A task force created by Oregon Secretary of State Dennis Richardson is recommending that future redistricting be done by an independent commission.
That would be a significant change from the current model, which tasks Oregon lawmakers with drawing up a plan.
Redistricting is the process of drawing new legislative and congressional districts to match shifts in population. It takes place every 10 years, following the U.S. Census. Oregon’s next redistricting will occur in 2021.
The current method of allowing lawmakers to draw the maps is “susceptible to political manipulation,” Richardson wrote in a newsletter announcing the task force report. “There is an inherent conflict of interest in allowing legislators to draw their own districts and pick their own voters.”
Legislative redistricting maps are created as bills that need to be signed by the governor to take effect. That last happened in 2011. The legislation was approved with broad support from both Democrats and Republicans in the Legislature, and was signed into law by Gov. John Kitzhaber.
But that’s not always been the case in Oregon. Between 1961 and 2011, every redistricting attempt by the Legislature ended in failure. In some cases, lawmakers simply couldn’t agree, meaning it fell to the secretary of state to draw the maps. In other cases, lawmakers agreed, but the plan was vetoed by the governor. Other times, legal challenges meant the final decision came at the Oregon Supreme Court.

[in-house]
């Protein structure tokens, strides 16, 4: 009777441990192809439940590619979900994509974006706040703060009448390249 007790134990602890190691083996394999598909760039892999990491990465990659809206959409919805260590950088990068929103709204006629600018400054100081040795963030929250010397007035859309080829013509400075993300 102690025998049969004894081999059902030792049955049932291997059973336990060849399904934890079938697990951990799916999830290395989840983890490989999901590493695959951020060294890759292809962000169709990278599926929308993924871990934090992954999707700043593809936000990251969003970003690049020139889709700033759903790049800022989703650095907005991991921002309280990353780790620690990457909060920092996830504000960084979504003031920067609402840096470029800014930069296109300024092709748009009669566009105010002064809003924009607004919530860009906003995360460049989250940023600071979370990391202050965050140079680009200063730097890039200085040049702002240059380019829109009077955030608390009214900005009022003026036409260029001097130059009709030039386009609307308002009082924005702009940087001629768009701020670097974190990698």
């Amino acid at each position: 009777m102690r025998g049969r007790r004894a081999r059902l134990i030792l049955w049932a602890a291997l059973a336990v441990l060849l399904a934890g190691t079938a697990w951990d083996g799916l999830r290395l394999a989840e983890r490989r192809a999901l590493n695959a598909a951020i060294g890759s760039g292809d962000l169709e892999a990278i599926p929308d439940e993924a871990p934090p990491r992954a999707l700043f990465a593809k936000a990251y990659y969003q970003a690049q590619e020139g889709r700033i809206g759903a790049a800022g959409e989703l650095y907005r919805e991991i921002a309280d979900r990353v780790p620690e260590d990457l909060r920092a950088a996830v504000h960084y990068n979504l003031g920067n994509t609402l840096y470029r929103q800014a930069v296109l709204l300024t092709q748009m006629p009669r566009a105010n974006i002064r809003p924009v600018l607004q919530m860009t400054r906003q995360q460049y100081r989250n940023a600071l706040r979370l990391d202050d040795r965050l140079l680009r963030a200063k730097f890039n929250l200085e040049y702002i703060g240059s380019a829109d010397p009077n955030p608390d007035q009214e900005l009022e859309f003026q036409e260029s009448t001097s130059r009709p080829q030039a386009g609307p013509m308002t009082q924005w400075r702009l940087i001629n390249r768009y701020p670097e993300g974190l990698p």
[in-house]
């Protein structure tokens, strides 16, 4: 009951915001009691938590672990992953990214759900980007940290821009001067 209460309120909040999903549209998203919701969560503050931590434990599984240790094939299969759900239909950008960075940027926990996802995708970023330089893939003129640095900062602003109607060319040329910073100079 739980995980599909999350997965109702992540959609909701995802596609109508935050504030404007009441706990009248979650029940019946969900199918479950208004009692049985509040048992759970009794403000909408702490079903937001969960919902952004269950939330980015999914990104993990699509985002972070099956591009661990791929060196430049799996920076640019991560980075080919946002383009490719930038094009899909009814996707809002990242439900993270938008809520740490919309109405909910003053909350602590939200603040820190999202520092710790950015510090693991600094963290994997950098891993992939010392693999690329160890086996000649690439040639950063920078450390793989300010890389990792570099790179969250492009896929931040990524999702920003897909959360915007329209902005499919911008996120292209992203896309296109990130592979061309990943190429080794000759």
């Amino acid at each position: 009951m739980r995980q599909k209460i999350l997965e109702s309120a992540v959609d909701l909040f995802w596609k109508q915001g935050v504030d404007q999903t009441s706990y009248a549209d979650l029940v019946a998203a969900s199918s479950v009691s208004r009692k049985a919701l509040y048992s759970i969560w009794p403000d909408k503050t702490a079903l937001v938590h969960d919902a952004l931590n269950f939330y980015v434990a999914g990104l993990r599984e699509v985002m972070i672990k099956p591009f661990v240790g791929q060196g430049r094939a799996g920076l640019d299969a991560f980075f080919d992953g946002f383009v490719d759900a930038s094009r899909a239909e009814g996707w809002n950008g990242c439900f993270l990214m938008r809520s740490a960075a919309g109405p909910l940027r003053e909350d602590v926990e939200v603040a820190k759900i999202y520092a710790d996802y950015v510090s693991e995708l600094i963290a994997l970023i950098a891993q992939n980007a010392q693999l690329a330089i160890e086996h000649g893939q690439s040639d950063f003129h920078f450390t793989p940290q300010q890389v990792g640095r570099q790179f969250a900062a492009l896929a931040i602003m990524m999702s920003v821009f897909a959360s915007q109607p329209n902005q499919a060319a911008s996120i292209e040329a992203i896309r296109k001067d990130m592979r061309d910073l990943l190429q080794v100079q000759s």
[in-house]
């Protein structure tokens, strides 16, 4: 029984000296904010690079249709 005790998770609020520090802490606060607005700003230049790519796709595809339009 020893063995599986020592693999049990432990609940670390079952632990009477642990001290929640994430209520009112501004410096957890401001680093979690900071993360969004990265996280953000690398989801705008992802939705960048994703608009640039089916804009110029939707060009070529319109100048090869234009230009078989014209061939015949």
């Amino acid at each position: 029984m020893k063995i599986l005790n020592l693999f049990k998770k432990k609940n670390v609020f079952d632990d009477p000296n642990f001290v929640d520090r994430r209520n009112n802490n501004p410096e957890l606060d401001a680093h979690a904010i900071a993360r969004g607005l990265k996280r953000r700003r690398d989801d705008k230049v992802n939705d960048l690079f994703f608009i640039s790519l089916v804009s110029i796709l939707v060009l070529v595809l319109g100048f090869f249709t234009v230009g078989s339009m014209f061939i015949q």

Richardson’s task force recommends that instead of leaving the job to lawmakers, an 11-member independent commission draw up the maps. The commission would include three Democrats, three Republicans, and five people who are either members of other political parties or are unaffiliated. Any plan would have to receive support from at least seven members of the panel, including at least one person from each of the state’s two largest political parties.
A spokesperson for Richardson said the Republican is talking with GOP lawmakers to try to get the concept introduced as a bill in the 2018 legislative session.
Since the commission is recommending the changes take the form of a constitutional amendment, lawmakers would have to refer the proposal to voters, presumably on the November 2018 ballot.
Democrats, who currently control both the Oregon House and Senate, as well as the governor’s office, are skeptical of the proposal.
“I don’t think the secretary’s made the case for it,” said Oregon Democratic Party Chair Jeanne Atkins, who previously served as Oregon Secretary of State.
Atkins said the 2011 redistricting effort set a standard and that Oregon doesn't need to follow the likes of California and Washington, which have created independent redistricting commissions similar to the one being proposed by Richardson.
“To jump to the conclusion that we, too, need to change our system just because other states have, I think is an errant jump,” Atkins said.